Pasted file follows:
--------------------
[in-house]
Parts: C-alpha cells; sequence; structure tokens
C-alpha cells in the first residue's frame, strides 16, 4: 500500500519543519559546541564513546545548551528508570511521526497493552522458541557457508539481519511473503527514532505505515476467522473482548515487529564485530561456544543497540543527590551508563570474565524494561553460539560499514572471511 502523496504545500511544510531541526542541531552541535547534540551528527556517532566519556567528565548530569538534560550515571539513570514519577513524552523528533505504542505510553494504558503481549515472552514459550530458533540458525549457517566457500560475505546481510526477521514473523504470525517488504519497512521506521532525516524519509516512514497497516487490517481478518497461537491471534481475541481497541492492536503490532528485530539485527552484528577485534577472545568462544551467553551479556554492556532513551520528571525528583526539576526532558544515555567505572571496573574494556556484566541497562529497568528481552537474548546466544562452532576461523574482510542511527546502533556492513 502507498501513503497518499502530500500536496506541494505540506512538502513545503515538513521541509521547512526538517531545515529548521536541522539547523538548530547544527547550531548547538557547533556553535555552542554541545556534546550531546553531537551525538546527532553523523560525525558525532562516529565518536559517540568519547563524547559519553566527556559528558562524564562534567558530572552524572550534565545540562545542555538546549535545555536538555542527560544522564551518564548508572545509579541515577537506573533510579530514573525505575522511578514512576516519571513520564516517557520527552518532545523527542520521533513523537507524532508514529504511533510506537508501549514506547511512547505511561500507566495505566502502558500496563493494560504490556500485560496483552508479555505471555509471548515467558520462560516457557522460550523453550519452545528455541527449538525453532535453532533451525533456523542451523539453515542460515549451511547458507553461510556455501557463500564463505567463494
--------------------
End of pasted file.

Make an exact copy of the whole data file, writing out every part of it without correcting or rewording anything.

[in-house]
Parts: C-alpha cells; sequence; structure tokens
C-alpha cells in the first residue's frame, strides 16, 4: 500500500519543519559546541564513546545548551528508570511521526497493552522458541557457508539481519511473503527514532505505515476467522473482548515487529564485530561456544543497540543527590551508563570474565524494561553460539560499514572471511 502523496504545500511544510531541526542541531552541535547534540551528527556517532566519556567528565548530569538534560550515571539513570514519577513524552523528533505504542505510553494504558503481549515472552514459550530458533540458525549457517566457500560475505546481510526477521514473523504470525517488504519497512521506521532525516524519509516512514497497516487490517481478518497461537491471534481475541481497541492492536503490532528485530539485527552484528577485534577472545568462544551467553551479556554492556532513551520528571525528583526539576526532558544515555567505572571496573574494556556484566541497562529497568528481552537474548546466544562452532576461523574482510542511527546502533556492513 502507498501513503497518499502530500500536496506541494505540506512538502513545503515538513521541509521547512526538517531545515529548521536541522539547523538548530547544527547550531548547538557547533556553535555552542554541545556534546550531546553531537551525538546527532553523523560525525558525532562516529565518536559517540568519547563524547559519553566527556559528558562524564562534567558530572552524572550534565545540562545542555538546549535545555536538555542527560544522564551518564548508572545509579541515577537506573533510579530514573525505575522511578514512576516519571513520564516517557520527552518532545523527542520521533513523537507524532508514529504511533510506537508501549514506547511512547505511561500507566495505566502502558500496563493494560504490556500485560496483552508479555505471555509471548515467558520462560516457557522460550523453550519452545528455541527449538525453532535453532533451525533456523542451523539453515542460515549451511547458507553461510556455501557463500564463505567463494